By Lacey Justinger, Triad Contributor
New binding satellites allow Soldiers to get realistic hands-on
training at Fort McCoy with the Blue Force tracking systems they will
see while deployed in-theater.
Warrior Trainer Sgt. Michael Hatchett shows an Airman how to
relay convoy positions and information using the Blue Force
Tracker system. (Photo
by Lacey Justinger)
Blue Force Tracker provides units with satellite situational
awareness that increases the flow of battlefield and tactical
Soldiers report enemy and combat area hazard information to
their commanders as well as to other units, vehicles and Soldiers in
The satellites are bound to a hard drive so if either the
system or the satellite is compromised the remaining part will not
work when connected with an alien counterpart.
"The enemy wants to know what's going on," said Sgt.
1st Class Alvin L. Smiley, an Operation Warrior Trainer, Blue Force
Tracker instructor at Fort McCoy. "If they overrun a vehicle that
has Blue Force Tracker and take it before it is destroyed, they could
never find anything out because nothing's going to show."
Soldiers can destroy Blue Force Tracker system hard drives in
less than 15 seconds as well as send 911 messages that kick other
users out of the system that is in jeopardy.
As Prime Base Engineer Emergency Force (Prime BEEF) Airman
Tech. Sgt. Joseph Ritter said, "It improves our technological
superiority over the enemy as commanders use it as a tool to track
personnel and vehicles."
Blue Force Tracker transmits, receives and displays situational
awareness messages and the location of friendly forces, enemy forces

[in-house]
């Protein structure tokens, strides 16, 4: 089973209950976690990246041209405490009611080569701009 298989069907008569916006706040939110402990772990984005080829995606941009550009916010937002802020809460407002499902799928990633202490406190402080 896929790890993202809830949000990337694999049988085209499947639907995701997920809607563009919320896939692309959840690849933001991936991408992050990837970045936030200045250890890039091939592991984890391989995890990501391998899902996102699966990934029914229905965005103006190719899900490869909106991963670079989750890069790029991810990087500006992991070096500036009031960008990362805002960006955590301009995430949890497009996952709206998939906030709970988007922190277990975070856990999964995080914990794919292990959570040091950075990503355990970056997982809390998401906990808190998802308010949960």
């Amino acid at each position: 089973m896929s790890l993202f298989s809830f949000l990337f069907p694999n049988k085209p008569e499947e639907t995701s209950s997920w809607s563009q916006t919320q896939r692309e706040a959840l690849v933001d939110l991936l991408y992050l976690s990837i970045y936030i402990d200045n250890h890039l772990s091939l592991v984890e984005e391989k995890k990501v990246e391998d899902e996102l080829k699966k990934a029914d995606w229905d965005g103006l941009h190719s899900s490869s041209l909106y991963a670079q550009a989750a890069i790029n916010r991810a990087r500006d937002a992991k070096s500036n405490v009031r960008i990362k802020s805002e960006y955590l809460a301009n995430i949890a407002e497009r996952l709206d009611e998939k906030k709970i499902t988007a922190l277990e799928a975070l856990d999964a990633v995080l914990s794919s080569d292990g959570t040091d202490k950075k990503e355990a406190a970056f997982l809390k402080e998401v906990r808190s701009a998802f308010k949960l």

and improvised explosive devices (IEDs) in relation to the convoy.
Satellite communications report suspicious items like abandoned
cars, tires, tank charges and claymore mines beyond the Soldier's
line-of-sight. Logistical information about the enemy is reported and
convoys will receive audible and screen banner warnings when they are
in close proximity to the threat.
Sgt. 1st Class Alvin Smiley, an
Operation Warrior Trainer master trainer, instructs an Airman on
using Blue Force Tracker as a global positioning system to track
live tactical situations and report relevant combat information.
(Photo by Lacey Justinger)
Tools are available to measure the distance and direction to a
destination with a visual view of the terrain between the points.
This allows Soldiers to determine dead space and plan for
direct or indirect fire from battle positions or discover concealed
routes in the terrain.
"Blue Force Tracker is about color codes; I see something
red coming up and that's bad," said Smiley. "I can take
preventative measures against the hostile enemy as I'm riding along
and I know where he's at; otherwise I'll never know."
Messaging allows Soldiers to exchange critical combat
information between tracker systems to enhance situational awareness
between convoys. The
system allows Soldiers to keep a running history of enemy activities
and attacks, track the location of friendly units, battlefield hazards
like nuclear, biological or chemical contaminated areas, minefields
Commanders track the status of their unit in relation to
friendly and enemy forces in order to be responsive to the tactical
"In the beginning there was no way to track convoys that
turned off the road," said Smiley. "No one knew where they
were. Now we can send information ahead to base command if the convoy
encountered IEDs, live fire or if the mission is complete and we made
There are fewer than 60 digital master trainers for Blue Force
Tracker in the Army and seven of them work at Fort McCoy. With the
three Blue Force tracker satellite systems on Fort McCoy;
approximately five percent of a unit's population will attend classes
in groups of 24 Soldiers in either two-day classes or a five-day
(Justinger is a public affairs specialist
for Eagle Systems and Services Inc., contractor for CONUS Support Base